HGH (Human Growth Hormone) deficiency

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HGH (Human Growth Hormone)

HGH (Human Growth Hormone) deficiency

The effects of human growth hormone (HGH) deficiency vary depending on the age at which they occur. In children, growth failure and short stature are the major manifestations of human growth hormone (HGH) deficiency, with common causes including genetic conditions and congenital malformations. It can also cause delayed sexual maturity. In adults, deficiency is rare, with the most common cause a pituitary adenoma, and others including a continuation of a childhood problem, other structural lesions or trauma, and very rarely idiopathic GHD. Adults with GHD “tend to have a relative increase in fat mass and a relative decrease in muscle mass and, in many instances, decreased energy and quality of life”. Reference

Human growth hormone (HGH) deficiency has a variety of different negative effects at different ages; for example, in newborn infants, the primary manifestations may be hypoglycemia or micropenis, while in later infancy and childhood, growth failure is more likely. Deficiency in adults is rare, but may feature diminished lean body mass, poor bone density, and a number of physical and psychological symptoms. Psychological symptoms include poor memory, social withdrawal, and depression, while physical symptoms may include loss of strength, stamina, and musculature. Other hormonal or glandular disorders frequently coincide with diminished human growth hormone (HGH) production. Reference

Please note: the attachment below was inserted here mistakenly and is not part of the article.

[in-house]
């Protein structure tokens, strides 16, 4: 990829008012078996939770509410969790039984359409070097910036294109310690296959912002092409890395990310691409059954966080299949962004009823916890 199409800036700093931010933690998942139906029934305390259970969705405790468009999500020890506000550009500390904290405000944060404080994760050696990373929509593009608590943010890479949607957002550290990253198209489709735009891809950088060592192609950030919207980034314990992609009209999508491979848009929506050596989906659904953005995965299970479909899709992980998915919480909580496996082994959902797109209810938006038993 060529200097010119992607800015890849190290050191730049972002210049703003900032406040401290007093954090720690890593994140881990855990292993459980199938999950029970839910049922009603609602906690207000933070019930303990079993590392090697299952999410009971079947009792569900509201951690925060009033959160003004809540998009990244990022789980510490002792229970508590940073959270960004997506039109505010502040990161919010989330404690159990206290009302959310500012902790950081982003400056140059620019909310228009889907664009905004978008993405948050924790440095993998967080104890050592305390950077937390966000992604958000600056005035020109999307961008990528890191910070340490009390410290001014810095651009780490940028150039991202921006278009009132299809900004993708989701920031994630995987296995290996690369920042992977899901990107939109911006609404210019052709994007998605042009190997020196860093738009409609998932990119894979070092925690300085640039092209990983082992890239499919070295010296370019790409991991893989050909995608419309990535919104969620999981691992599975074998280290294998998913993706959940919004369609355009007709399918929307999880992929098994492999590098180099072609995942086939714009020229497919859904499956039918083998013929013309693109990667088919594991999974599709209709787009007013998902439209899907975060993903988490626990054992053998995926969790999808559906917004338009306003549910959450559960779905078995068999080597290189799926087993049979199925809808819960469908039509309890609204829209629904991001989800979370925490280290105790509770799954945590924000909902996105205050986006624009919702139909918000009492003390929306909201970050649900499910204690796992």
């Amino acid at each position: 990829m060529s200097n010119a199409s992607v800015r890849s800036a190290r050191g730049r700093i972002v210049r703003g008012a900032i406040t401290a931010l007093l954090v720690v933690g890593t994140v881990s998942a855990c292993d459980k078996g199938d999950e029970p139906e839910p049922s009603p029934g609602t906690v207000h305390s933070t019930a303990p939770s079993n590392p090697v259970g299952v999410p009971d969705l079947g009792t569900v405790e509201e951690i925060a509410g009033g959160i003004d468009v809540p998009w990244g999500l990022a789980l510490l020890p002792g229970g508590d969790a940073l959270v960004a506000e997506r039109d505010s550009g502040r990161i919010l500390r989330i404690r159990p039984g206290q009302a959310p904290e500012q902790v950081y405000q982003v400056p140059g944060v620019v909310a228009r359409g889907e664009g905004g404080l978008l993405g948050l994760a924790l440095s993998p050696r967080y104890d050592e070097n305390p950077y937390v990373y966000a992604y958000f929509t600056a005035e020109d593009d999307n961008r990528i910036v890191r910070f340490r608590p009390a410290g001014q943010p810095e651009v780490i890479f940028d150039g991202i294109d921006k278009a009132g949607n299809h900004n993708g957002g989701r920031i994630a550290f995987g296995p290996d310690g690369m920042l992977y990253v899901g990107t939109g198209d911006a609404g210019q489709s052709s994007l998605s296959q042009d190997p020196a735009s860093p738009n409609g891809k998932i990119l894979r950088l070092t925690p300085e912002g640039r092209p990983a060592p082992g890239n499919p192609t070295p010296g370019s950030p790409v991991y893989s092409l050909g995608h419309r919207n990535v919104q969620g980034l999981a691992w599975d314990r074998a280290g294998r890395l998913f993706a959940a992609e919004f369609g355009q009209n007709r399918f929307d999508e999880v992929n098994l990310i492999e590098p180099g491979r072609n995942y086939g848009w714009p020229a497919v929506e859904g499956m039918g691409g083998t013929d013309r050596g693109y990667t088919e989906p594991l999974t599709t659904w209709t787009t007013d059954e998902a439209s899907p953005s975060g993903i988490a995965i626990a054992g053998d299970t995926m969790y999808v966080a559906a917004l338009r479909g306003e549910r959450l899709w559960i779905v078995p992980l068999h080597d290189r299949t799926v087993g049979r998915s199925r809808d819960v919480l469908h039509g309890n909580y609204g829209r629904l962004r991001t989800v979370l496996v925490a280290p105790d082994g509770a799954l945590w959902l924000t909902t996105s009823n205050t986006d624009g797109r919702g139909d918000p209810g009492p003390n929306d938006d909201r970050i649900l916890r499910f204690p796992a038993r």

Human growth hormone (HGH) deficiency is one of the many causes of short stature and dwarfism. It results primarily from damage to the hypothalamus or to the pituitary gland during fetal development (congenital human growth hormone (HGH) deficiency) or following birth (acquired human growth hormone (HGH) deficiency). Human growth hormone (HGH) deficiency may also be caused by mutations in genes that regulate its synthesis and secretion. Affected genes include PIT-1 and POUF-1. Mutations in these genes may also cause decreased synthesis and secretion of other pituitary hormones. In some cases, Human growth hormone (HGH) deficiency is the result of GHRH deficiency, in which case Human growth hormone (HGH) secretion may be stimulated by infusion of GHRH. In other cases, the somatotrophs themselves are incapable of producing Human growth hormone (HGH), or the hormone itself is structurally abnormal and has little growth promoting activity. In addition, short stature and GH deficiency are often found in children diagnosed with psychosocial dwarfism, which results from severe emotional deprivation. When children with this disorder are removed from the stressing, non nurturing environment, their endocrine function and growth rate normalize. Reference